Yes, it's true that my drumming career is nascent and largely confined to the five plastic drums that came with my Rock Band game.
(Okay, totally confined.)
But I'm good-- perhaps even talented-- and improving daily.
I have no doubt that if Rock Band came with two foot pedals, I would be an expert drummer in... oh, a month, or so, depending on my work schedule. And, also, I'm going out of town, which will have a serious negative impact on my practice time.
So more like two months. And then I will be the next Ringo Starr.
I say Ringo Starr over Stewart Copeland, my favorite drummer of all time, because, all jesting aside, my Rock Band game has had a side effect beyond the shin splint in my pedal leg.
Thanks to Rock Band, I am now obsessed with The Beatles.
To understand my surprise at this development, some rather embarrassing context is required.
Context item #1: For me, until a month ago, "Sgt. Pepper's Lonely Hearts Club Band," was mostly a movie starring the Bee Gees.
Context item #2: Paul McCartney was that guy who did occasional duets with Michael Jackson, and had that nice, vegetarian wife who died, and the daughter who's a designer, and who married that awful woman and we all felt sorry for him.
Context item #3: John Lennon was the creative force behind the album "Double Fantasy," which came out when I was nine, and had the most lovely, tender songs. (Before you judge me, I'm thinking of "Woman," "Beautiful Boy," and "Just Like Starting Over." I am NOT thinking of "Kiss Kiss Kiss," thank you very much.)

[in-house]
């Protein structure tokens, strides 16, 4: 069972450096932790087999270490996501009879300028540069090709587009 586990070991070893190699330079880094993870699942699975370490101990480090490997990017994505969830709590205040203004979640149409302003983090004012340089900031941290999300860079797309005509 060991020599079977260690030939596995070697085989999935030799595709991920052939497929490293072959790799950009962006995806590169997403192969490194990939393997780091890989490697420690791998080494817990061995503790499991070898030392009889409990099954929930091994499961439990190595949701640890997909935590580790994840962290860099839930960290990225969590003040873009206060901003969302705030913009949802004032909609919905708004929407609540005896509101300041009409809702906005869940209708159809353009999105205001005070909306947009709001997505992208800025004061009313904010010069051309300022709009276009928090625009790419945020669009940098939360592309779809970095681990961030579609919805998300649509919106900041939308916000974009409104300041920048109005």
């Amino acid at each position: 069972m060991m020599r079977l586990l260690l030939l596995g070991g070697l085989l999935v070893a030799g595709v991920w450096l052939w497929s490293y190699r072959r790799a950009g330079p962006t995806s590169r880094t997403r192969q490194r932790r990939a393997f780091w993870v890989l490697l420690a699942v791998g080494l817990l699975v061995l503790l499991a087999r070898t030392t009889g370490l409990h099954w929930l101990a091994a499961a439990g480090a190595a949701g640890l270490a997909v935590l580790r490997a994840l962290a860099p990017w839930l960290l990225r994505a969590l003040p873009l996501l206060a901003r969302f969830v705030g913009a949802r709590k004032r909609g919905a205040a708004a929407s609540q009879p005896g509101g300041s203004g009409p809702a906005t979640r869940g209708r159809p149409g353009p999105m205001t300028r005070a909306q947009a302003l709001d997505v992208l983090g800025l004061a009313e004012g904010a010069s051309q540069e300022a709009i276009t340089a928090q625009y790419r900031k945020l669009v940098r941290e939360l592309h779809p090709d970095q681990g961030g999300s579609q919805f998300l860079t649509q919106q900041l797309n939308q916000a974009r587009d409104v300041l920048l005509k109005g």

And now, suddenly, "Dear Prudence" (medium difficulty, 99%, 218 note streak) is cycling through my head when I wake up in the morning. "I Me Mine" (hard, 89%, 74 note streak) lulls me to sleep.
I've always known I loved songs like "Lucy In the Sky With Diamonds," (medium, 99%, 259 note streak) and "Paperback Writer," (medium, 99%, 306 note streak), but without Rock Band, I would never have discovered my love for "If I Needed Someone," (hard, 96%, 126 note streak) or my affinity for the slow grooves of "I Want You," (medium, 97%, 328 note streak) and "Don't Let Me Down" (medium, 99%, 211 note streak).
If not for Rock Band, I would certainly not know that before 1967, The Beatles didn't hold much appeal for me-- but from 1967 on (pretty much when they were falling apart, I understand from Wikipedia) I LOVE what they had goin' on.
The Beatles were, to quote The Beatles, "getting better all the time" (hard, 89%, 83 note streak). And then they were gone. If I had a guitar, I'm quite sure it would gently weep (hard, 93%, 78 notes streak). (Oh, wait. I do have a guitar. Lemme check... Yep. Gently weeping.)
But now there's Band Hero. And I say, here comes the sun (hard, 86%, 70 note streak).
Because, with Band Hero, I am the egg man. I am the egg man.
'Bass Ackwards and Belly Up' and 'Footfree and Fancyloose' tell the story of four best friends who commit the ultimate suburban sin: putting off college to pursue their dreams.
Publisher's Weekly said: "Full of romance and adventure, laughter and tears, the story is a reminder that veering from the straight and narrow road doesn't always lead to a dead end."
L.A. 2009. I’m stuck in traffic on the 101 freeway, listening to Isabella Rosselini on NPR. Isabella, for some reason, mentions that starfish are one of those rare species that can reproduce asexually, and I realize that if I could do that, I wouldn't have to worry about finding a boyfriend/husband. I wouldn’t have to internet date! I wouldn't have to figure out if I want to/can/should have a baby/adopt a baby/child on my own. I wouldn't have to stress about things like FSH levels, or weigh my feelings on in vitro versus adoption.
I would just have a baby. Thus began my starfish envy.